Stories…

31 01 2010

Here are but two more stories I’ve heard today whilst at the lunch-table. Both serve to indicate the silliness of society.

The first involves my dad. Recently he has been caught speeding, again. Because this is not the first time it’s happened, he has been sent to a ‘speed awareness’ course. His colleague went on the same course last week. Apparently the demographic of those on the course is middle-aged business men, who have been caught speeding as a result of their work, not the boy-racers one might perhaps expect. Anyway, the course is very strict. If you are five minutes late, the course supervisor notifies the police and they automatically slap another three points on your licence. Of course these courses are not widespread throughout the country, but in just a handful of locations, meaning, inevitably, people get stuck in traffic getting to them. Which means they then have to speed to get to a ‘speed awareness’ course to avoid getting points on their licence. Makes sense?

The second story is perhaps more serious, and involves the NHS. Shrewbury hospital is in pretty close proximity to Wales. As such Welsh people use the hospital as it’s the closest to them. Of course the Welsh have slightly different health-care laws to the English. One consequence of this is that they can receive drugs without paying that the English cannot. Which creates the situation whereby you could have two people, sat side by side in a hospital both requiring the same drugs to help with their cancer. One can have them free of charge. The other can’t. Of course my dad knows someone on the wrong side of this. They are having to sell everything they can to have have these life saving drugs. Makes sense? It’s times like this you know that the law is an ass.





A Bony Tear Twist…

29 01 2010

So, as I write good ‘ol Tone is talking to some important people. You know the guy, was in charge of our country for a few years, took us to war, sorted out Northern Ireland forever, introduced minimum wage and told us that half the school leavers should go to university. That guy.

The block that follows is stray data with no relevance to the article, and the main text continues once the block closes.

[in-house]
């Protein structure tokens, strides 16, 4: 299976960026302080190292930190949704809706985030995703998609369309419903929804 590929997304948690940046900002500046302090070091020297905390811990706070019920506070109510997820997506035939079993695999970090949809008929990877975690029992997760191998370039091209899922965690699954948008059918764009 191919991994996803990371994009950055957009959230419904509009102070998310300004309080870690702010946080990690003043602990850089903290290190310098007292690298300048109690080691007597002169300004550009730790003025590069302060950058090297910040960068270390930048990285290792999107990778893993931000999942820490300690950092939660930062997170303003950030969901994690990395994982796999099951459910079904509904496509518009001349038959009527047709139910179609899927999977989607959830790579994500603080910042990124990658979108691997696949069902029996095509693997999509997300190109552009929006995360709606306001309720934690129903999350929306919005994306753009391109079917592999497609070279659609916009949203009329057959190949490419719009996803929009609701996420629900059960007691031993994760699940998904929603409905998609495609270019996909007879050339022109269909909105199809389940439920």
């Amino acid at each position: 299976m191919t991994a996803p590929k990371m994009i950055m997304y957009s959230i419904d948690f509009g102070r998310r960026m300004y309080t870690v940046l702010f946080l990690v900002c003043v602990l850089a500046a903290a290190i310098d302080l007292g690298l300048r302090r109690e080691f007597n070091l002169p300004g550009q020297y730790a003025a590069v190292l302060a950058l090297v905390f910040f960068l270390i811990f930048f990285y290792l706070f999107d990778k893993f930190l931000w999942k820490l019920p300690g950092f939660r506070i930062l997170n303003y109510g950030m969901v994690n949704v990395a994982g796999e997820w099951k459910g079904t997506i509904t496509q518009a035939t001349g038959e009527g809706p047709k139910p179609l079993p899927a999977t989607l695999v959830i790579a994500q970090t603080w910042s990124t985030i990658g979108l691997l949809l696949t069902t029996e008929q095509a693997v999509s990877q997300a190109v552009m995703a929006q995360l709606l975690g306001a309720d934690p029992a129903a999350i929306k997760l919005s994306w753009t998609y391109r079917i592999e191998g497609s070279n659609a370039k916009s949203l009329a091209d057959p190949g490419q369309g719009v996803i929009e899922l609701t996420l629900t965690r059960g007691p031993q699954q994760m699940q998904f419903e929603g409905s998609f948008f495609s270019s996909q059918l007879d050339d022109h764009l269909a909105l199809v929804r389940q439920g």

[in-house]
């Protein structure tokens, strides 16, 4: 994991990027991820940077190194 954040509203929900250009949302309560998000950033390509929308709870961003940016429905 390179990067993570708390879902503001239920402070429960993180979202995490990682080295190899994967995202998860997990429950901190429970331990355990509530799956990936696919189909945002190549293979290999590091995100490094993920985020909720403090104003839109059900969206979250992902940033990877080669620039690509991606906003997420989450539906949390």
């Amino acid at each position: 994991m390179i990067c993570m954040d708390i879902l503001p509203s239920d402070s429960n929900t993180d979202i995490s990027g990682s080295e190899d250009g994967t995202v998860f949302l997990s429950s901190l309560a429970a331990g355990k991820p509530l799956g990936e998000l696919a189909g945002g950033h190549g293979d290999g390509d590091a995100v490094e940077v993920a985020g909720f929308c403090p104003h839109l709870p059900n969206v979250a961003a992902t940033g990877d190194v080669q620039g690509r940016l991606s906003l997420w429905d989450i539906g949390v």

The trouble is, unemployment remains sky-high, the PM is struggling to solve the resurgent Northern Ireland problem, and the war which we were taken into is still raging.

So now he’s back, from wherever the hell he went to make an exoribant amount of money, and he’s talking. Not in straight sentences I’m sure, but talking nonetheless. Nick Robinson’s blog is the most revealing insight into Blair and his morning in front of the panel. The key thing, Robinson notes, is that regime change was always going to happen, regardless of the ’45 minute’ claim, regardless of whether WMD’s were ever found. War, it seems, was an inevitability.

The outcome of the inquiry is a long way away. But it does make for an interesting theoretical. Is it legal to go to war? Implicit in itself is the notion that war has to be a legal act. Can it really be such a thing? Obviously those up top think it can. I’m not convinced, and whilst I accept that perhaps certain motions have to be carried out before the declaration of war itself, I remain skeptical as to whether these can ever be completely listened to.

The simple fact is this. You will always have people in positions of power who will disagree with such a thing as war. It’s natural. If you listen to these people you never go to war. The consequences of this are that some dictator somewhere goes on killing his own citizens and developing the technology to blow you sky high.

Or you stop it. You do all the necessary talking, which, naturally result in ultimatum. You then have the courage of your convictions and follow through with your threats. This, I think, is what Blair did. It’s an odd situation I find myself in, supporting Blair. But I do think that whilst the grounds for the war fed to the public were slightly dubious, war was an inevitability.

War is never simple. There are pros and there are cons. This is the nature of the beast. But sometimes, just sometimes war is necessary. It’s what soldiers understand when they sign up. It’s what politicians understand when they encounter massive problems in foreign fields. It’s what the public of 1914 understood when they signed up in their thousands to join in the war effort. It’s what the public of today do not understand.